Another Year

What a great start to the New Year, a beautiful morning and the reserve was busy with visitors and birds for them to see. So busy in fact that the Pop-up cafe ran out of cake! This may also be because word is getting around that the cakes are exceedingly fine so people get in early, they will be back next Sunday though, so all is not lost.

A New Year means a new “list” not that I ever manage to keep one going to year’s end, but a good start for me at least, with 78 species recorded, 75 of them at Blashford.

Ibsley Water featured at least two (although I think there must be more) water pipit, seen from all three hides during the day, the black-necked grebe, typically near the north-western shore, a fly-over by the dark-bellied brent goose (rare at Blashford), a marsh harrier, green sandpiper and all the usual wildfowl. In the afternoon the Caspian gull was in the roost along with about 10 yellow-legged gull.

Meanwhile Ivy Lake had the bittern on view on and off for much of the day at Ivy North hide along with a supporting caste of Cetti’s warbler, chiffchaff and water rail, joined later by first one and then two great white egret which stayed to roost with the cormorants.

At Woodland hide the regular woodland birds have now been joined by a few reed bunting, but there is no sign as yet of any redpoll or brambling, but it is early days. More widely around the reserve a firecrest was at the road crossing to Goosander hide and several more chiffchaff were in the reeds and willows on the walk to Lapwing hide, where there was a reed bunting giving brief snatches of song, they usually don=t start until well into the spring.

Despite recording 75 species on the reserve, I never saw a greenfinch! and there were a few other species missing that are generally not that difficult to see.

I saw just four mammal species (not counting humans) all day and two of those were non-natives, grey squirrel, fallow deer, roe deer and a wood mouse, live-trapped in the loft. Meanwhile the year’s moth list got off to a roaring start with a single mottled umber, although by convention moths are recorded as being on the previous day as most fly just after dusk, so this is when they are attracted to the light.

mottled umber

a very well marked mottled umber

 

Year’s End

The last day of 2018 and I was out doing my December waterbird count, numbers are generally low this winter, but there was variety. I started with Ibsley Water, the most numerous species was coot with 327 other species exceeding one hundred were wigeon 206 and lapwing 288. Gulls are not counted but at dusk were present in thousands. During the day the highlights from Ibsley Water were black-necked grebe, a dark-bellied brent goose, water pipit(s), first winter Caspian gull and a first winter Mediterranean gull, in addition the flock of linnet were feeding outside Tern hide once again.

Elsewhere the bittern was on show at Ivy North hide, along with water rail and Cetti’s warbler and at dusk two great white egret. On Blashford (Spinnaker) Lake during the day there were two great white egret and a good number of wildfowl including 300 coot. A further 299 coot were on Rockford Lake and a water pipit on the shore close to the path was something I had not seen there before.

No doubt tomorrow will be busy and there are a nice range of birds to see along with the extra attraction of the Pop-up cafe.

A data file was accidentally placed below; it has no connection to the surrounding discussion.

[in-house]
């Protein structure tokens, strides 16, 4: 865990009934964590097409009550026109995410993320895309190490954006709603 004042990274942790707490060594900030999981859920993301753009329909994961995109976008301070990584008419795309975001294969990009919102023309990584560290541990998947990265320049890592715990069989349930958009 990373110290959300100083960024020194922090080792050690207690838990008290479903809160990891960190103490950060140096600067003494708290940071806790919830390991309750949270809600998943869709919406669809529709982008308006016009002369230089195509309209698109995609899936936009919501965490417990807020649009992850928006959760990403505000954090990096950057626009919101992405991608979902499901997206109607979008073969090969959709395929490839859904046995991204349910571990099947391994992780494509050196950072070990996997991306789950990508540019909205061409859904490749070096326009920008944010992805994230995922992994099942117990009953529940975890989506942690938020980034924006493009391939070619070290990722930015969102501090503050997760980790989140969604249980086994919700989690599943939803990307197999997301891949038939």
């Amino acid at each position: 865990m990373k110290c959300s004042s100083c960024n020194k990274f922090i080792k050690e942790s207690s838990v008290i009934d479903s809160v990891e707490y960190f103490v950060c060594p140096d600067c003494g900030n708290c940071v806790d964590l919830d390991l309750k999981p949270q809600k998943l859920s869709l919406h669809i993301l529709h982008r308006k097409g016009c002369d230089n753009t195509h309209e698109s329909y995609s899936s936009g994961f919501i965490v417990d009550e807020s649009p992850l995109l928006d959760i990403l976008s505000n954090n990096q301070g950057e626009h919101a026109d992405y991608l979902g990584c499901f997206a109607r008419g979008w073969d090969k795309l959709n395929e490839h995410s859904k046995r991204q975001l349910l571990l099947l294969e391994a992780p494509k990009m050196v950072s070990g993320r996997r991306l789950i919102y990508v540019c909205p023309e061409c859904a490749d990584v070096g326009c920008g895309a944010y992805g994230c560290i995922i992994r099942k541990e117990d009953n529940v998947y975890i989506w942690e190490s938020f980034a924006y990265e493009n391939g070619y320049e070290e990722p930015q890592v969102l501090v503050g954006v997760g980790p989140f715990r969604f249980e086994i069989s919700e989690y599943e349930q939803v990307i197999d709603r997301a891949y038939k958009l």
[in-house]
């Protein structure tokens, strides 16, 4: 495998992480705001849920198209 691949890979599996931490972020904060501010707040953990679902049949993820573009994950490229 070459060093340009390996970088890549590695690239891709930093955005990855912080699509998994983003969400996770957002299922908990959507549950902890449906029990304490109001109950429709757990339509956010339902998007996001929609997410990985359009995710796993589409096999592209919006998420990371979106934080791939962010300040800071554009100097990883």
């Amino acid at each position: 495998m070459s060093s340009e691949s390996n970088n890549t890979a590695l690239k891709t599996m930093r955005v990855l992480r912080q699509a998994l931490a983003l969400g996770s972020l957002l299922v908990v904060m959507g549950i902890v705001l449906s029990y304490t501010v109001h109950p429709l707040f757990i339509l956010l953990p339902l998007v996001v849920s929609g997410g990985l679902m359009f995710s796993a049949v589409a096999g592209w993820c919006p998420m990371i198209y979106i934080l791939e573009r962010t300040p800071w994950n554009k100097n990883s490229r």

Some Birds!

A late report from yesterday was of the returning drake ferruginous duck seen on Ibsley Water in the late afternoon. When I arrived this morning there were people looking for it, without success, however one observer was excited to have found a great white egret. Unfortunately I had to tell him that “Walter” was a regular, on going into the Tern hide he was there, standing on the Spit Island. I then scanned the lake and instantly found that there was a second great white egret standing with a group of little egret on the north shore. Swinging round I came upon a party of 6 brent geese, an unusual sight inland, these were all adults of the dark-bellied race. Despite a pretty good look there was no sign of the ferruginous duck though.

I had a guided bird walk in the morning so I was back in Tern hide by 09:45, still no sign of the duck, but the two great white egret were together. The new bird has no rings and is the same size as Walter, the second bird last winter was significantly smaller, so this new comer is a different one and also probably a male.

At the end of our walk I returned to the Tern hide and soon spotted a diving duck with white under-tail coverts, similar to a ferruginous duck, however it was the wrong shade of brown, however as we looked a second bird was seen and this was the real thing! The sun came out for a bit and although distant the rusty colour was clear as was the pale eye, smaller size and characteristic head-shape. There were also a few waders on the lake; 6 dunlin, a ringed plover, a green sandpiper and at least 3 common sandpiper. All in all quite a good range of species, it was a shame they were all on show the day after our Bird Trail!

Needless to say I have no pictures of any of these birds, so I will include a couple I took at the end of last week when I had a day off and went down to Pennington and Keyhaven Marshes. Both these are species I have pictured at Blashford, although in each case they were terrible pictures, these are hopefully a little better.

P1080428-002

Grey phalarope, a little closer than the bird on Ibsley Water!

spoonbill preening

Spoonbill, the only one I have ever seen at Blashford was almost 1 kilometre from the hide when I tried to get a picture! No such issues at Pennington on Friday though.